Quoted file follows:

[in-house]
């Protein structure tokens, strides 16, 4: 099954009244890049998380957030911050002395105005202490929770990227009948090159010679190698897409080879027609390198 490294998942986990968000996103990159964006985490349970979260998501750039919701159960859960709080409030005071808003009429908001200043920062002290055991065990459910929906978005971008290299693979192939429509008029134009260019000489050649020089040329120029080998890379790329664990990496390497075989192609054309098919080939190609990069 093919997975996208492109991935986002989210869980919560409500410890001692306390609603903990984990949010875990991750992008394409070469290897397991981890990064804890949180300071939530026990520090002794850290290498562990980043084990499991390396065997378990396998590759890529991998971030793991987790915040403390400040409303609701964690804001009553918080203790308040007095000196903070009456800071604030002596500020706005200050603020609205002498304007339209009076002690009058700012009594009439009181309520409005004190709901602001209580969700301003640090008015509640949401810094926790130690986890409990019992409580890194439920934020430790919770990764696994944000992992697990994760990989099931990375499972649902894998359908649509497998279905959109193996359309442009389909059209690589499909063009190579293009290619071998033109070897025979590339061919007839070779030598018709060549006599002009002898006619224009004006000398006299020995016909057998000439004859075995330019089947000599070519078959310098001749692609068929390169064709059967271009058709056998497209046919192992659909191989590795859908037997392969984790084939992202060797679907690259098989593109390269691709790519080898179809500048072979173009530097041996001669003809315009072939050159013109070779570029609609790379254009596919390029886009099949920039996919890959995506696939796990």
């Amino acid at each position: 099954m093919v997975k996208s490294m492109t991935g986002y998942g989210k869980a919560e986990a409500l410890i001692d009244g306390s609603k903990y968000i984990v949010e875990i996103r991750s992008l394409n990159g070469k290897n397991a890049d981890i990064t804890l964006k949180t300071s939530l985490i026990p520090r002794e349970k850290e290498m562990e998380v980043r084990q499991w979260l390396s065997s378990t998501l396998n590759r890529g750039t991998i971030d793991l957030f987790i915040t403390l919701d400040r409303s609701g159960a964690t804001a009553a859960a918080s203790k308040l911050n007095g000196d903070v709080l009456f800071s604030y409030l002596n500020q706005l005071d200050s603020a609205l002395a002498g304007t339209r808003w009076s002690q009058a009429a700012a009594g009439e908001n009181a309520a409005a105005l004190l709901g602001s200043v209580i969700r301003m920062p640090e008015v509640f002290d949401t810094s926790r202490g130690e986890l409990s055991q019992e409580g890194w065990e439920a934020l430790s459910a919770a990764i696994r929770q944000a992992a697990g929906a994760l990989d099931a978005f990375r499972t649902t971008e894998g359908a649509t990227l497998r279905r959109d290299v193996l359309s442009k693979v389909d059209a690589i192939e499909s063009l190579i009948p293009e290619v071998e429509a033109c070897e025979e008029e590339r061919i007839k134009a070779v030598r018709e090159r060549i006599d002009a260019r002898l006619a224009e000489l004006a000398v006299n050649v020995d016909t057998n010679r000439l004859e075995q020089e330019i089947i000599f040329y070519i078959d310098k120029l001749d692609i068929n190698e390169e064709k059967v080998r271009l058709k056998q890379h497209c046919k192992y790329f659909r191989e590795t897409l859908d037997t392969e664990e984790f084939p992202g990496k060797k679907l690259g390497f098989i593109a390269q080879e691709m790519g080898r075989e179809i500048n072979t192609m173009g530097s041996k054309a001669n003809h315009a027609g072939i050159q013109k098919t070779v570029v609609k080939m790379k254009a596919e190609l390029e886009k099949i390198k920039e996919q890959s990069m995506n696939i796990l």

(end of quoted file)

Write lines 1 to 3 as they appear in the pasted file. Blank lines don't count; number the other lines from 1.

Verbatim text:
[in-house]
């Protein structure tokens, strides 16, 4: 099954009244890049998380957030911050002395105005202490929770990227009948090159010679190698897409080879027609390198 490294998942986990968000996103990159964006985490349970979260998501750039919701159960859960709080409030005071808003009429908001200043920062002290055991065990459910929906978005971008290299693979192939429509008029134009260019000489050649020089040329120029080998890379790329664990990496390497075989192609054309098919080939190609990069 093919997975996208492109991935986002989210869980919560409500410890001692306390609603903990984990949010875990991750992008394409070469290897397991981890990064804890949180300071939530026990520090002794850290290498562990980043084990499991390396065997378990396998590759890529991998971030793991987790915040403390400040409303609701964690804001009553918080203790308040007095000196903070009456800071604030002596500020706005200050603020609205002498304007339209009076002690009058700012009594009439009181309520409005004190709901602001209580969700301003640090008015509640949401810094926790130690986890409990019992409580890194439920934020430790919770990764696994944000992992697990994760990989099931990375499972649902894998359908649509497998279905959109193996359309442009389909059209690589499909063009190579293009290619071998033109070897025979590339061919007839070779030598018709060549006599002009002898006619224009004006000398006299020995016909057998000439004859075995330019089947000599070519078959310098001749692609068929390169064709059967271009058709056998497209046919192992659909191989590795859908037997392969984790084939992202060797679907690259098989593109390269691709790519080898179809500048072979173009530097041996001669003809315009072939050159013109070779570029609609790379254009596919390029886009099949920039996919890959995506696939796990």
């Amino acid at each position: 099954m093919v997975k996208s490294m492109t991935g986002y998942g989210k869980a919560e986990a409500l410890i001692d009244g306390s609603k903990y968000i984990v949010e875990i996103r991750s992008l394409n990159g070469k290897n397991a890049d981890i990064t804890l964006k949180t300071s939530l985490i026990p520090r002794e349970k850290e290498m562990e998380v980043r084990q499991w979260l390396s065997s378990t998501l396998n590759r890529g750039t991998i971030d793991l957030f987790i915040t403390l919701d400040r409303s609701g159960a964690t804001a009553a859960a918080s203790k308040l911050n007095g000196d903070v709080l009456f800071s604030y409030l002596n500020q706005l005071d200050s603020a609205l002395a002498g304007t339209r808003w009076s002690q009058a009429a700012a009594g009439e908001n009181a309520a409005a105005l004190l709901g602001s200043v209580i969700r301003m920062p640090e008015v509640f002290d949401t810094s926790r202490g130690e986890l409990s055991q019992e409580g890194w065990e439920a934020l430790s459910a919770a990764i696994r929770q944000a992992a697990g929906a994760l990989d099931a978005f990375r499972t649902t971008e894998g359908a649509t990227l497998r279905r959109d290299v193996l359309s442009k693979v389909d059209a690589i192939e499909s063009l190579i009948p293009e290619v071998e429509a033109c070897e025979e008029e590339r061919i007839k134009a070779v030598r018709e090159r060549i006599d002009a260019r002898l006619a224009e000489l004006a000398v006299n050649v020995d016909t057998n010679r000439l004859e075995q020089e330019i089947i000599f040329y070519i078959d310098k120029l001749d692609i068929n190698e390169e064709k059967v080998r271009l058709k056998q890379h497209c046919k192992y790329f659909r191989e590795t897409l859908d037997t392969e664990e984790f084939p992202g990496k060797k679907l690259g390497f098989i593109a390269q080879e691709m790519g080898r075989e179809i500048n072979t192609m173009g530097s041996k054309a001669n003809h315009a027609g072939i050159q013109k098919t070779v570029v609609k080939m790379k254009a596919e190609l390029e886009k099949i390198k920039e996919q890959s990069m995506n696939i796990l």